Embraced by the quiet trees, I felt the resounding cool of the woods and the strong smells. I sauntered around, one step at a time, and suddenly I realised I was in the small parking place where I’d left my car. I could only hear the murmur of the wind and the purr of the breeze past the branches. Yunquera was a peaceful village, tied to the earth by aromas and colours. Everything was green and blue. Daylight came through the leaves and carried me away.

Travel Tips and Useful Links

What to do: Hiking: Being the gateway to the Sierra de las Nievas Biosphere Reserve, Yunquera encourages hiking as a form of sustainable tourism. Trails are clearly marked and there’s a host of routes to choose from starting in the town itself. They’re all described in the Town Hall website (Hiking Trails). Restless travellers can check for hiking routes with downloadable GPS maps.
What to see: Sierra de las Nieves: Sierra de las Nieves is a natural heaven in the central area of Málaga Province. It’s part of the mountain range that borders on Costa del Sol Occidental to the south, Valle del Guadalhorce to the east, Serranía de Ronda to the west, and Guadalteba to the north. It’s 58km away from Málaga City. The towns and villages in Sierra de las Nieves –Alozaina, Casarabonela, El Burgo, Guaro, Istán, Monda, Ojén, Tolox, Yunquera– make up a mountainous rural region where man still lives in contact with nature and in perfect balance. In this sense, then, they’re a model community from the environmental and cultural points of view. Together, the nine towns make a sort of human belt in the sierras, managing to keep intact the blend of cultures resulting from history. They’re bound together by the rough geography of the sierras. Their shared physical and cultural traits have tied them into a region with a clear identity within Málaga Province. In 2008, Sierra de las Nieves became a European Destination of Excellence (EDEN), a project promoting sustainable tourism development models across the European Union (source:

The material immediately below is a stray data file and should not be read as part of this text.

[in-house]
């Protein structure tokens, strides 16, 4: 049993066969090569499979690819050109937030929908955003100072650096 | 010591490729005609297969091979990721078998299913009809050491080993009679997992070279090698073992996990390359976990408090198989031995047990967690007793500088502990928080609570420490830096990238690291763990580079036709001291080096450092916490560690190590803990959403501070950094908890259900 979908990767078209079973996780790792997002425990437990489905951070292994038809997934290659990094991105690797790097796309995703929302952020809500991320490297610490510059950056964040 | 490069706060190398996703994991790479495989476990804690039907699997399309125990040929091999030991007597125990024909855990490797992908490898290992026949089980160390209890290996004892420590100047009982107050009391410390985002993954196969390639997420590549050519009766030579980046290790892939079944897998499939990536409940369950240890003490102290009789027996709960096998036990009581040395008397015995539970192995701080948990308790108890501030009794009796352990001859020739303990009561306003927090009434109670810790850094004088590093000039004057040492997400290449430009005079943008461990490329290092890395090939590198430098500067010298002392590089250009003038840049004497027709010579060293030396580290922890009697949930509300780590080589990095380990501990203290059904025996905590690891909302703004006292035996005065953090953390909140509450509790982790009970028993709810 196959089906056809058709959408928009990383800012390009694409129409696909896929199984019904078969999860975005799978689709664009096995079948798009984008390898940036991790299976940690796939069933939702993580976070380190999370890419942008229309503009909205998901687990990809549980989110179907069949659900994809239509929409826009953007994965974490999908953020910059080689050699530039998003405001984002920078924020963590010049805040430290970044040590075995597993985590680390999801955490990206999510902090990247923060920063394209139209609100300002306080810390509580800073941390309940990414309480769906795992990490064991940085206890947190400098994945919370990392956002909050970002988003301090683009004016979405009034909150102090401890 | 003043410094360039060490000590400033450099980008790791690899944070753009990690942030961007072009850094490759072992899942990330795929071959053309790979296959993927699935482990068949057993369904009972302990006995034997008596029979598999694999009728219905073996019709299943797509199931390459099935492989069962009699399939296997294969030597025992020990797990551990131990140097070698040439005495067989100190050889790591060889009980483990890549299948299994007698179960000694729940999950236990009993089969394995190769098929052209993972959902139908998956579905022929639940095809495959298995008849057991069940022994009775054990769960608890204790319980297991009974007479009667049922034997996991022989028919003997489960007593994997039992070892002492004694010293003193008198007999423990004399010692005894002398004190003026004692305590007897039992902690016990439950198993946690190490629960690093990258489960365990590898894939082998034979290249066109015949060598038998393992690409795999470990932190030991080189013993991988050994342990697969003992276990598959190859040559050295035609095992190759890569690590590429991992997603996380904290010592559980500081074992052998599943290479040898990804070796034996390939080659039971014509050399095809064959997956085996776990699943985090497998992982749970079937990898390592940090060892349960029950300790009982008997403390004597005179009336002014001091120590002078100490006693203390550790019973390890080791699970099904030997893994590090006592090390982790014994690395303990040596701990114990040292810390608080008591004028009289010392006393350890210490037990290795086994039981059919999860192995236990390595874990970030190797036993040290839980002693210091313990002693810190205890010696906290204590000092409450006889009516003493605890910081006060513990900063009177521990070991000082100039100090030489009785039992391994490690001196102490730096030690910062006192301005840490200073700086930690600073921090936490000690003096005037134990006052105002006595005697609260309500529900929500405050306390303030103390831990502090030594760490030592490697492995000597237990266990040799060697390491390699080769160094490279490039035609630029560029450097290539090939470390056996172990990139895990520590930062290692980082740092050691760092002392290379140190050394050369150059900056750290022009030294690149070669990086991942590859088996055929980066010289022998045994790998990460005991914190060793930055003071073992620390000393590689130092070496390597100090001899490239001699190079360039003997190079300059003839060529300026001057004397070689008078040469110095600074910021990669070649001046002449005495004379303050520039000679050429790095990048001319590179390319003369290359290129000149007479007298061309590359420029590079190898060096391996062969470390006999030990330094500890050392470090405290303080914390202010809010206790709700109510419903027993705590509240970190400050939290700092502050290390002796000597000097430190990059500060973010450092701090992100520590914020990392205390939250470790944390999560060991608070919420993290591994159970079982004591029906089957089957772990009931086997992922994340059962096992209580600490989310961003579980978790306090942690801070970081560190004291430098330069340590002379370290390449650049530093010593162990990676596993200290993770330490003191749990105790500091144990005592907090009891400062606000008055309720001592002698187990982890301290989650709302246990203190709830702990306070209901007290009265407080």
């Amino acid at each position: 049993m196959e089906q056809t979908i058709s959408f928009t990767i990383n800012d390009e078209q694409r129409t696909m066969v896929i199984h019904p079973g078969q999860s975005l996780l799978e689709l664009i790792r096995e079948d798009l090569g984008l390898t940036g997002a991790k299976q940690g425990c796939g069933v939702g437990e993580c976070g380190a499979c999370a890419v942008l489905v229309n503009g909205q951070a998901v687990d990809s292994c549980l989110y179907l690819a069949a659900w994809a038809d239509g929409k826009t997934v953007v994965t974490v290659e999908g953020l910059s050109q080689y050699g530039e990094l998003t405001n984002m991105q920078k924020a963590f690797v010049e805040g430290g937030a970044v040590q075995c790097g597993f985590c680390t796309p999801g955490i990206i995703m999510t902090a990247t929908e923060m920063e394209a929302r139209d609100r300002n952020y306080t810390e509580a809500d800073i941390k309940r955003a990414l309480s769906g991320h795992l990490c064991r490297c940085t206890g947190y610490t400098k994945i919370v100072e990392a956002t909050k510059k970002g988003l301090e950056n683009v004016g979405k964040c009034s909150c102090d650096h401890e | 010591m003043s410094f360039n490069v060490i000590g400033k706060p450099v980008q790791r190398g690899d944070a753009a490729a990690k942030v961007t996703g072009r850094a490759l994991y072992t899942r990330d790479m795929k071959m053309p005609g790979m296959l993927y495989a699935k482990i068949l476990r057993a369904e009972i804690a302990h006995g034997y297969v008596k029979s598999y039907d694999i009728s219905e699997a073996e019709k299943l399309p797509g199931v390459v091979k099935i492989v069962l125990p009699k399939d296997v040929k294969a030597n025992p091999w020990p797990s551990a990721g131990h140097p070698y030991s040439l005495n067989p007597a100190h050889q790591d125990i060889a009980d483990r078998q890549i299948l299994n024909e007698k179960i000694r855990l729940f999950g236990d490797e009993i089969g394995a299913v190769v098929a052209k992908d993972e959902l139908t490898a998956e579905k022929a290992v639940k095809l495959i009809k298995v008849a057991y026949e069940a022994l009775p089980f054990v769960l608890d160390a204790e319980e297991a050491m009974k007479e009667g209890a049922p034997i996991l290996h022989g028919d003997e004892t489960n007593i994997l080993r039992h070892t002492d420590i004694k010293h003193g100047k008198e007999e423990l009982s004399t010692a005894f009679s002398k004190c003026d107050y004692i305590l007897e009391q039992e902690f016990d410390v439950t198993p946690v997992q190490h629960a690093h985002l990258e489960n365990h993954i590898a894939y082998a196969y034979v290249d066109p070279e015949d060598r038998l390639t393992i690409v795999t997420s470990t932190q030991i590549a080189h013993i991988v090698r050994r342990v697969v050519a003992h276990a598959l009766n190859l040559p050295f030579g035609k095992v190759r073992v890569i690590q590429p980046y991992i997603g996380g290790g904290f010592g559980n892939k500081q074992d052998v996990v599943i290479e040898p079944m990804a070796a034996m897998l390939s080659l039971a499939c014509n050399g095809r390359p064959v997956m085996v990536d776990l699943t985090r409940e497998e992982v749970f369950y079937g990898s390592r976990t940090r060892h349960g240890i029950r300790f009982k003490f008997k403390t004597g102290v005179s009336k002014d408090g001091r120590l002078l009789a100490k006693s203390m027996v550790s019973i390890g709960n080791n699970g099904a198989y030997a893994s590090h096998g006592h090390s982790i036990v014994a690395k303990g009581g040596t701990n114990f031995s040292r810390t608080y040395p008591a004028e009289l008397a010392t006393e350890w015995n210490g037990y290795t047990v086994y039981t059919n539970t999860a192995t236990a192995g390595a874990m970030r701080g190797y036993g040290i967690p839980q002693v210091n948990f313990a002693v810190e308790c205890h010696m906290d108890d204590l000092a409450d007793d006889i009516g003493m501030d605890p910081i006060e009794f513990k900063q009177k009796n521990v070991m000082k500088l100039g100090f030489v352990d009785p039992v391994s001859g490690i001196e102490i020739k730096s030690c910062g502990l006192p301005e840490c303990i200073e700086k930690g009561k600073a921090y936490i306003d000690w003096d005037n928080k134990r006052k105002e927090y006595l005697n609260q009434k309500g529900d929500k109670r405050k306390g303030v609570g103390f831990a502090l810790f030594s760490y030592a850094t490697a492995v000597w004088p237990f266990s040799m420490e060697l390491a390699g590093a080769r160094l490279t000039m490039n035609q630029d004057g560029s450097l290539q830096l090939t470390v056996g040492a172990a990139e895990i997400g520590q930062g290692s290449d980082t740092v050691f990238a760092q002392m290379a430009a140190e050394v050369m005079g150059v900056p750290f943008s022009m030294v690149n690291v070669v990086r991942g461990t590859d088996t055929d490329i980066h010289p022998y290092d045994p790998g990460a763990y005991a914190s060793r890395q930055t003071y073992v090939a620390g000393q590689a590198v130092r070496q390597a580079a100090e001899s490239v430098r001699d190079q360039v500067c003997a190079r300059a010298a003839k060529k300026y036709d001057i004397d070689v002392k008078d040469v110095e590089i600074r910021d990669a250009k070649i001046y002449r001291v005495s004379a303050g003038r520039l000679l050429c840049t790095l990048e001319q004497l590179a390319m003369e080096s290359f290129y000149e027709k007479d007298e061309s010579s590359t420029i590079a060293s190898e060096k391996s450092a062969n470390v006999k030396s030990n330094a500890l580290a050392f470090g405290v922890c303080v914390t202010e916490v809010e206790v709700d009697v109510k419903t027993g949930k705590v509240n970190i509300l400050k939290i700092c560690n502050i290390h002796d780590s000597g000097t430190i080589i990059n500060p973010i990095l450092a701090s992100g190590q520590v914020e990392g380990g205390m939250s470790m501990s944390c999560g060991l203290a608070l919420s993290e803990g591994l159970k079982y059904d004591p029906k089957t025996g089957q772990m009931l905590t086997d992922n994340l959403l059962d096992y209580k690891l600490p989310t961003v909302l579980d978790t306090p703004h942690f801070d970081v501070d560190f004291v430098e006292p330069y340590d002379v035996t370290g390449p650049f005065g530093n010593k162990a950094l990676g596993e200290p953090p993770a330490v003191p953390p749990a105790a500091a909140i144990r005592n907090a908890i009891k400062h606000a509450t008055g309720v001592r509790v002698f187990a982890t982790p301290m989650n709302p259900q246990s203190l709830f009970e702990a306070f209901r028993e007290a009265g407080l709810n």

Useful links: Learn more about Yunquera and Sierra de las Nieves on the websites of Costa del Sol Tourist Board, Yunquera Town Hall, Sierra de las Nieves Town Council Association, and Sierra de las Nieves Rural Development Group.

Comments, suggestions, and opinions from travellers/ visitors to this blog are very welcome. See you under the Bright Blue Sky.